Care at the CDH Clinic
The Congenital Diaphragmatic Hernia (CDH) Clinic provides care for the following medical challenges:
- Chronic lung disease/ oxygen need: damaged lung tissue can cause difficulty breathing, requiring oxygen and other breathing support. Symptoms include rapid or difficulty breathing, use of chest and abdominal muscles, wheezing, easy fatigue during or after feeds, and pale or gray skin around the mouth.
- Reactive airway disease/asthma like symptoms: wheezing, rapid shallow breathing, with or without dry cough.
- Developmental delays: delays may include motor, language, thinking or cognitive, social, emotional and vision. The team focuses on early intervention and aggressive therapies to ensure continued progress after the initial hospital stay.
- Bowel obstruction: caused by scar tissue, twisting or narrowing to cause complete or partial blockage. It prevents food and gas from moving through the bowels. Symptoms include vomiting and abdominal pain.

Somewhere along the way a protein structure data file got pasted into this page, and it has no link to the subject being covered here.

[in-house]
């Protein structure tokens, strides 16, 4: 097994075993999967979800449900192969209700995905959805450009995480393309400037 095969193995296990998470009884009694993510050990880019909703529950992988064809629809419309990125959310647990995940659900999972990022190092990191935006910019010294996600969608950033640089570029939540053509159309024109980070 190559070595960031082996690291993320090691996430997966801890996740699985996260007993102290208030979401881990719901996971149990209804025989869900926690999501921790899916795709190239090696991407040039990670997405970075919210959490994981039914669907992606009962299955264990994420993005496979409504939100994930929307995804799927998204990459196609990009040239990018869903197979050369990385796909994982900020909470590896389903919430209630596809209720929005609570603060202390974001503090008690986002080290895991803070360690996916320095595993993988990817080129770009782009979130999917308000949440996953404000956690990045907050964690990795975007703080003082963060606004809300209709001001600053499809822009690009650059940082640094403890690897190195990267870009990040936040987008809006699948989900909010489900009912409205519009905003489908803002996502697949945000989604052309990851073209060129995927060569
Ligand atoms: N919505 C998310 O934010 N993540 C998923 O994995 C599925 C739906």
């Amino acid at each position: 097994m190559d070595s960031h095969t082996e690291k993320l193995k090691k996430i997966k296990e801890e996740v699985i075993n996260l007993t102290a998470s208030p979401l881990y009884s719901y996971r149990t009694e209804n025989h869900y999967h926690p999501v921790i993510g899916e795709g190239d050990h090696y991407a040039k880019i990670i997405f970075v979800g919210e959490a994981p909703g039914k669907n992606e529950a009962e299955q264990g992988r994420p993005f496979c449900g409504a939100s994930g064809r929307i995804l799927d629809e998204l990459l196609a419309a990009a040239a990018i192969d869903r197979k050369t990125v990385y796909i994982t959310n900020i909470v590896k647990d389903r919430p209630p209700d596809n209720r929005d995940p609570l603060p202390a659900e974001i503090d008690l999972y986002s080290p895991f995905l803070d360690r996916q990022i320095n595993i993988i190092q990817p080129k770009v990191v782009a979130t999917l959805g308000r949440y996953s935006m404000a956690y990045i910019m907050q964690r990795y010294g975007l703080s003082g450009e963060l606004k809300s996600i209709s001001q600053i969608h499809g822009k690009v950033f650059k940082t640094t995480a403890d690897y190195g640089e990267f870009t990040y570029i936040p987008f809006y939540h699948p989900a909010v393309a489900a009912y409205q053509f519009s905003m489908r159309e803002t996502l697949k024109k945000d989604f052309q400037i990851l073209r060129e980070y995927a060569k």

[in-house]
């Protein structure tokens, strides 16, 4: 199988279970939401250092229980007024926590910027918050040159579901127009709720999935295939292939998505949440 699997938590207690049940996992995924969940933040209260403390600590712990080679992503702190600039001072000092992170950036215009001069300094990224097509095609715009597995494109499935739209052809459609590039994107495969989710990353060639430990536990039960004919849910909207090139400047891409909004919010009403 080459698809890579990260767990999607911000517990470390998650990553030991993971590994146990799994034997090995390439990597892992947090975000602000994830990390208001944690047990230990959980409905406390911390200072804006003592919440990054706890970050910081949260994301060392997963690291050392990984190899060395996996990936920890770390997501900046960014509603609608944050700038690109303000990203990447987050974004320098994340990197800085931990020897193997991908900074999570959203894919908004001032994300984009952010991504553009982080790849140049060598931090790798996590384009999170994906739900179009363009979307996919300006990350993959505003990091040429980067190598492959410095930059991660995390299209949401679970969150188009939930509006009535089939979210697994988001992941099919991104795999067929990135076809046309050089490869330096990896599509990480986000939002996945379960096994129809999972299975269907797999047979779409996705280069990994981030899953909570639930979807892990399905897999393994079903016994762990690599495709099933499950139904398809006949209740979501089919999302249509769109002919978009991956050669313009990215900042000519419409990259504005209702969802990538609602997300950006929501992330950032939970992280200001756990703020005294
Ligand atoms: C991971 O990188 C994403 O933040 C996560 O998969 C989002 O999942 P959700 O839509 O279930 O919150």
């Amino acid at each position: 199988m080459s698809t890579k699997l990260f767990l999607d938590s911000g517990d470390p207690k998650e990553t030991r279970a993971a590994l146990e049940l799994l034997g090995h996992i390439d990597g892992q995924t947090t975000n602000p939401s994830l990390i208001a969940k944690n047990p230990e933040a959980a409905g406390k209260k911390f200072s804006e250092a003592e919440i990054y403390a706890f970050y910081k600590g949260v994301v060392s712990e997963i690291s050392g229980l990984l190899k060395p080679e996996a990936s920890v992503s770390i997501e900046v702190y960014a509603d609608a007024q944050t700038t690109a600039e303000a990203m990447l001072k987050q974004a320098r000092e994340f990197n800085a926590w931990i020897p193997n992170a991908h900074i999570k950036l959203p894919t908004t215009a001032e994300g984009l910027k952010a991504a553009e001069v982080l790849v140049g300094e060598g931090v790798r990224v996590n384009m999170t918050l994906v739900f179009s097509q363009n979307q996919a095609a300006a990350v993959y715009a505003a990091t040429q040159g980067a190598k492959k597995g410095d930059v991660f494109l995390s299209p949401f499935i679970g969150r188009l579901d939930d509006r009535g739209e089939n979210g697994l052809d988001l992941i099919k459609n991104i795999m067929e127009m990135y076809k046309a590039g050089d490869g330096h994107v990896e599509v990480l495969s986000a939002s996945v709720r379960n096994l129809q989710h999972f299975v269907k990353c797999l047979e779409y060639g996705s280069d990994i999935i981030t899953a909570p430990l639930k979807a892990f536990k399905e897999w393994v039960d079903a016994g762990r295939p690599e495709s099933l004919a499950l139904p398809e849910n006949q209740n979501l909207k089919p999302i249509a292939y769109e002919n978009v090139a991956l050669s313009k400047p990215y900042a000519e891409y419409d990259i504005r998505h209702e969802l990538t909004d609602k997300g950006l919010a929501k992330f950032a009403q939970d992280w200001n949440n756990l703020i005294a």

- GERD/reflux: an irritation of the esophagus (food pipe) lining caused by acid contents of the stomach moving backward. Abnormal stomach and sphincter position in CDH patients increase the risk of reflux.
- Growth failure: when weight is less than 3 percentile on a growth chart. Treatment usually requires supplemental feeding through feeding tube or gastrostomy tube. Despite increased calories, some patients may continue to have trouble gaining weight in the first years of life.
- Oral aversion: reluctance or refusal to eat by mouth. It is usually a result of a prolonged and difficult hospital course with no feeding for several weeks, oral sensitivities, hyperactive gag and reflux.
- Hearing loss: risk due to use of Extracorporeal Membrane Oxygenation (ECMO) or some medications used during illness.
- Reherniation of the diaphragm: may occur with respiratory problems or bowel obstruction, usually in the first 3 years of life.
- Musculoskeletal deformities: the chest wall may develop asymmetrically, or sized differently on each side, due to the changing breathing process in CDH patients. Scoliosis, a curved spine, can also develop as patients grow, especially for those with a very large defect and poor body tone for several months.